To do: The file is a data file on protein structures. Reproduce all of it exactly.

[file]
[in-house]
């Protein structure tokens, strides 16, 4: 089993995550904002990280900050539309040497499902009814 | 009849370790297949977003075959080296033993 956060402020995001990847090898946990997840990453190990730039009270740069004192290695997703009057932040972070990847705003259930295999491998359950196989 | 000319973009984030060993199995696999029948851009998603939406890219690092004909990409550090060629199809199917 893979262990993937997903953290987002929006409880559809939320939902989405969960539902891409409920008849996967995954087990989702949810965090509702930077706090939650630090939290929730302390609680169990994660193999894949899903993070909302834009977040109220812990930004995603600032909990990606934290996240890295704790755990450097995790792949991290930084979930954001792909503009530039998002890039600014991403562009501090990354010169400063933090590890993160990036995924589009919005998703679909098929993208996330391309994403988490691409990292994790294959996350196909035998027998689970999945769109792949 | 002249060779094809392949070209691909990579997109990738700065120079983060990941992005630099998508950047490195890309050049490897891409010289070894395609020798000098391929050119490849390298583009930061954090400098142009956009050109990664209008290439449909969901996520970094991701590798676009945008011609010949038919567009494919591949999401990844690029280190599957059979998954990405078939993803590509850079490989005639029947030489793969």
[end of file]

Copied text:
[in-house]
């Protein structure tokens, strides 16, 4: 089993995550904002990280900050539309040497499902009814 | 009849370790297949977003075959080296033993 956060402020995001990847090898946990997840990453190990730039009270740069004192290695997703009057932040972070990847705003259930295999491998359950196989 | 000319973009984030060993199995696999029948851009998603939406890219690092004909990409550090060629199809199917 893979262990993937997903953290987002929006409880559809939320939902989405969960539902891409409920008849996967995954087990989702949810965090509702930077706090939650630090939290929730302390609680169990994660193999894949899903993070909302834009977040109220812990930004995603600032909990990606934290996240890295704790755990450097995790792949991290930084979930954001792909503009530039998002890039600014991403562009501090990354010169400063933090590890993160990036995924589009919005998703679909098929993208996330391309994403988490691409990292994790294959996350196909035998027998689970999945769109792949 | 002249060779094809392949070209691909990579997109990738700065120079983060990941992005630099998508950047490195890309050049490897891409010289070894395609020798000098391929050119490849390298583009930061954090400098142009956009050109990664209008290439449909969901996520970094991701590798676009945008011609010949038919567009494919591949999401990844690029280190599957059979998954990405078939993803590509850079490989005639029947030489793969």